There are only four green sand beaches in the world and one of them happens to be on Big Island, Hawaii. It is named Papakolea Beach [On Hwy. 11 between the 69 and 70 mile markers, find the signed South Point road. Carefully drive this road for about eight miles, and stay left at the end where there is a sign indicating the Green Sand Beach], and it is the major draw to the southern portion of the island. Many consider this a ‘must see’ when visiting Big Island, and I completely agree as it is breathtaking sight to behold. The location is remote and many car rental companies will consider it a violation of contract if you drive down that way. However, I believe that this is an outdated clause in the rental agreement. Although the road to the beach is narrow in some areas, in recent years it has been repaved and is completely satisfactory for any vehicle to travel on, until the parking lot. The road will not take you all the way to the beach, from the parking lot you have two options. You can choose to pay a local for a bumpy ride in a truck. This is a lucrative business, very professional, and I would assume – a fun ride! Or, you can hike it out like we did. Either way make sure to pack you bathing suit, a hat, sunscreen, and a sense of adventure! Here is a breakdown for making the hike out to the green sand beach. After parking your car in the lot (which is free), head down the trodden trail towards the ocean. When you get down there, go left! That’s basically it. If in doubt, ask a local for directions, they are happy to help. There are many different trails, all leading in the same direction from that point. My idea was to simply hug the coast as well as I could, and that worked out great. The hike is 5 miles round trip, out and back, and it was very beautiful.
The landscape is arid, sandy in some areas and grassy in others, the most beautiful thing is when a breeze from the ocean wicks your sweat away. When you don’t know exactly where you’re going, the trail can seem like it takes forever. Once you see a black cliff in the distance, you’re almost there! Get closer a little and you’ll spot the infamous green sand beach.
Keep following the path towards the cars, there will be a ladder and a path that switchbacks down the cliffs safely to the final destination.
You made it. It’s incredible. Stake out a little slice of heaven, the beach is small so better to get there early. Now to investigate that sand! It is an olive color, mixed with specks of black and white sand, but indeed an overall true olive green hue.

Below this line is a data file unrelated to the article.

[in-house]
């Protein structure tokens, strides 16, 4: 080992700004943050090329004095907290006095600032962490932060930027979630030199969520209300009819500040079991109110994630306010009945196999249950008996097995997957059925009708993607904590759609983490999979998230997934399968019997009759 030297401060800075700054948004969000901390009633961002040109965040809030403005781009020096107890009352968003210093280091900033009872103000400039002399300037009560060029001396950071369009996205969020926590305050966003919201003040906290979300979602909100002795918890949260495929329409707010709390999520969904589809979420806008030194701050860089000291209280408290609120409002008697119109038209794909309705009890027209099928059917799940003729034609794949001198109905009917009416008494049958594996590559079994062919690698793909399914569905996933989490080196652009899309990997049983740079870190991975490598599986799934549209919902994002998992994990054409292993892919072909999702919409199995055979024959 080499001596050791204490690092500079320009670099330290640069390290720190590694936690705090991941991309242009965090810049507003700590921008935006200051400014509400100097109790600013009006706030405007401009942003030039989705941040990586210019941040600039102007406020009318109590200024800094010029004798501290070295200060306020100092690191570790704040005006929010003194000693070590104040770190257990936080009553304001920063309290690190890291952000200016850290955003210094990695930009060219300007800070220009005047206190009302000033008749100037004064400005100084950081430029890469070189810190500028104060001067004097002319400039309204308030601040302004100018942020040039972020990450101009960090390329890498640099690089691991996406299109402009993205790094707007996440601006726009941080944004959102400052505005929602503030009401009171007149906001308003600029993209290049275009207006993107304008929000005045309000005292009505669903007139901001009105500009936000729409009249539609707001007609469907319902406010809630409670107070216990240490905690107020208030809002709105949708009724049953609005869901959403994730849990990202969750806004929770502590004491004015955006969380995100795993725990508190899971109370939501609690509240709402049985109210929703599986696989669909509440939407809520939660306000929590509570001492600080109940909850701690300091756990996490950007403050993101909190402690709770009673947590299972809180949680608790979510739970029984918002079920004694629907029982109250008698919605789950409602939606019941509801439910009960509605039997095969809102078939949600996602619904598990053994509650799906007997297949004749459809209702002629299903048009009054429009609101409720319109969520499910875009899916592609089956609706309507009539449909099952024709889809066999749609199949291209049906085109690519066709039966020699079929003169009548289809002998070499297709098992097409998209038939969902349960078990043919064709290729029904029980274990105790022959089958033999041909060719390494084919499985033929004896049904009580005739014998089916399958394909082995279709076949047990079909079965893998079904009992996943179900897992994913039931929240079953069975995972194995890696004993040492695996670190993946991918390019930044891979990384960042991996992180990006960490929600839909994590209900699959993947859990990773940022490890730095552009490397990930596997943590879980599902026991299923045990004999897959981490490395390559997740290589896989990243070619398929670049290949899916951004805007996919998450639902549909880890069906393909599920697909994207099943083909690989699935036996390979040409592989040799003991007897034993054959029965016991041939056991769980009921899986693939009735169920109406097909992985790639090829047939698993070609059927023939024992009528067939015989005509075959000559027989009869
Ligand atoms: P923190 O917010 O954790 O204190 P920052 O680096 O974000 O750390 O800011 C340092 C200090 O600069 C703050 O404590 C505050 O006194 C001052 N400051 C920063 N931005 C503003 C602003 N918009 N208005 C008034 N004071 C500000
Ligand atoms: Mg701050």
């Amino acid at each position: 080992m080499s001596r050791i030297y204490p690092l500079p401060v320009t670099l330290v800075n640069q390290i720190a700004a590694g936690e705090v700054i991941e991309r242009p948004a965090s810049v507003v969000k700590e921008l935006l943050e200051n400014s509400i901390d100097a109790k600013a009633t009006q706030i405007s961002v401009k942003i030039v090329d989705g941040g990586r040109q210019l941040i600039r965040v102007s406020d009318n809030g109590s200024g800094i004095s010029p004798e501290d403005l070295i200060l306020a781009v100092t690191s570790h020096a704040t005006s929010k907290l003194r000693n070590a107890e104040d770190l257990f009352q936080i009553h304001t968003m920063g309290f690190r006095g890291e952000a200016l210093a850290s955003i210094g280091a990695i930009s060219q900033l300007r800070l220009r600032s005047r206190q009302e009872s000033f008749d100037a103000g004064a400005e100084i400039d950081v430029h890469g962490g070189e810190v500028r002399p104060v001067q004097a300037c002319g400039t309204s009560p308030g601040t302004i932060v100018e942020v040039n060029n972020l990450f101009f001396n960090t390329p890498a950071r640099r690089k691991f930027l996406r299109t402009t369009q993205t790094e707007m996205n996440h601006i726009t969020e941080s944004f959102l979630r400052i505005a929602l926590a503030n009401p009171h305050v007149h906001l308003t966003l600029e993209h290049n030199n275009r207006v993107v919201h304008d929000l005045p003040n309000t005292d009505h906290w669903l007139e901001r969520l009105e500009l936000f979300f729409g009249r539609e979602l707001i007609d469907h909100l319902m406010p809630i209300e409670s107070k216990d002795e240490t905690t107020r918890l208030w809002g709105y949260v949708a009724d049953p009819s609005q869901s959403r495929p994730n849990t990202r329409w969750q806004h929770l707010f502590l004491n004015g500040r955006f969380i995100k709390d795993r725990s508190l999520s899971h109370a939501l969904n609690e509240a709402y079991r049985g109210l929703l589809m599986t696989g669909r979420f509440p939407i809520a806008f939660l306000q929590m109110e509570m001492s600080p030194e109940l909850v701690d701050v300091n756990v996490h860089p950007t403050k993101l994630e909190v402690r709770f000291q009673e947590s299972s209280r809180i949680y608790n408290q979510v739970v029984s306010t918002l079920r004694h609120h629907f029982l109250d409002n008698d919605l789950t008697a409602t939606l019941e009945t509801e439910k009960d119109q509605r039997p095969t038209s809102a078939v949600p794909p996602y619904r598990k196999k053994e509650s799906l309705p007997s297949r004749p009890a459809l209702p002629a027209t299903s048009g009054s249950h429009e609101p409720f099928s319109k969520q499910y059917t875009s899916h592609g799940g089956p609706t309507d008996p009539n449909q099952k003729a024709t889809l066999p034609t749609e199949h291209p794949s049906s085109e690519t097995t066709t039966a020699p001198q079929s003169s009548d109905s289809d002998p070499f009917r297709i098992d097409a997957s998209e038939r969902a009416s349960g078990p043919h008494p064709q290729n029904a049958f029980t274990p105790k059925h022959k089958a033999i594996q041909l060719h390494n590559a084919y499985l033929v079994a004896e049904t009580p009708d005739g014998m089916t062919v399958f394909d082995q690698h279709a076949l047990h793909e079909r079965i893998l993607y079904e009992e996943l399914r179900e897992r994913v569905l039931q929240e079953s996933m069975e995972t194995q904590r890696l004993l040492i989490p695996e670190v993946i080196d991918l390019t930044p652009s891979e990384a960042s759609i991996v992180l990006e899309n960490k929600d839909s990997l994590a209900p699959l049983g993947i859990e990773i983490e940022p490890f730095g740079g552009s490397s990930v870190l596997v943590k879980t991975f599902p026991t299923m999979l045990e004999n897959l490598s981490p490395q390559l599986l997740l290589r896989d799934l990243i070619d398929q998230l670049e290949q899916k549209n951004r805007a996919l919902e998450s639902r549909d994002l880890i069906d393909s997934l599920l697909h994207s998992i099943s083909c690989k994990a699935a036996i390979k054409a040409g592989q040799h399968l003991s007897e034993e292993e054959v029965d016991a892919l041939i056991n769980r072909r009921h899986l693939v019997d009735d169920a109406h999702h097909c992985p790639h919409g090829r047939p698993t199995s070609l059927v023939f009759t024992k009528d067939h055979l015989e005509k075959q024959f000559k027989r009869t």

Make a sand castle, dig your feet in, roll around – this could very likely be a once in a lifetime occurrence. The gorgeous water is tempting, but only for the brave. It has big crashing waves and a strong current. While there were many people in the water, know your limits as a swimmer and only enter in the right conditions. A hike is never complete without some wildlife sightings! There were two honu, the Hawaiian green sea turtles, swimming in the water, and cute little sand crabs too.
Our visit to the green sand beach was an unforgettable experience, full of natural splendor. When we were beached out we dusted our green sandy feet off as best we could (bring a bandana and some baby powder!) and slapped our boots back on for the return hike, just the way we came. While we were walking back, later in the day, it was interesting to see the different cars navigating the absurd potholes on the crazy road. The locals in their old trucks have it down no problem, they could do it in their sleep. Some tourists giving it a try in their shiny jeeps seemed a bit intimidated. The road is formidable, but quite friendly on foot. When we finally made it back to the lot we were real good and sweaty The little concession stand run by a local family looked like heaven to us! We both got big iced coffees and chatted it up with the wonderful lady who whipped them up perfectly for us. While we were in the area we decided to head to Ka Lae or more commonly known as South Point [Remember how the road splits at the 10 mile marker with the left fork heading to the Green Sands Beach. take the right fork. At the end of the road you can park and walk the rest of the way to the edge of the cliffs]. This the most southern point in America. There aren’t any major signs when you get there, some local fishermen, a couple of tourists. Really you go just to say you’ve been there, but the gorgeous view doesn’t hurt either.
Nothing between you and Antarctica. Some people like to jump from this point.
The water is crystal clear. After you’re finished hanging out get ready to make the long drive home. Maybe you can break it up with a visit to the Punalu’u Bake Shop for a tasty pastry. Be safe driving on that wonderfully paved road!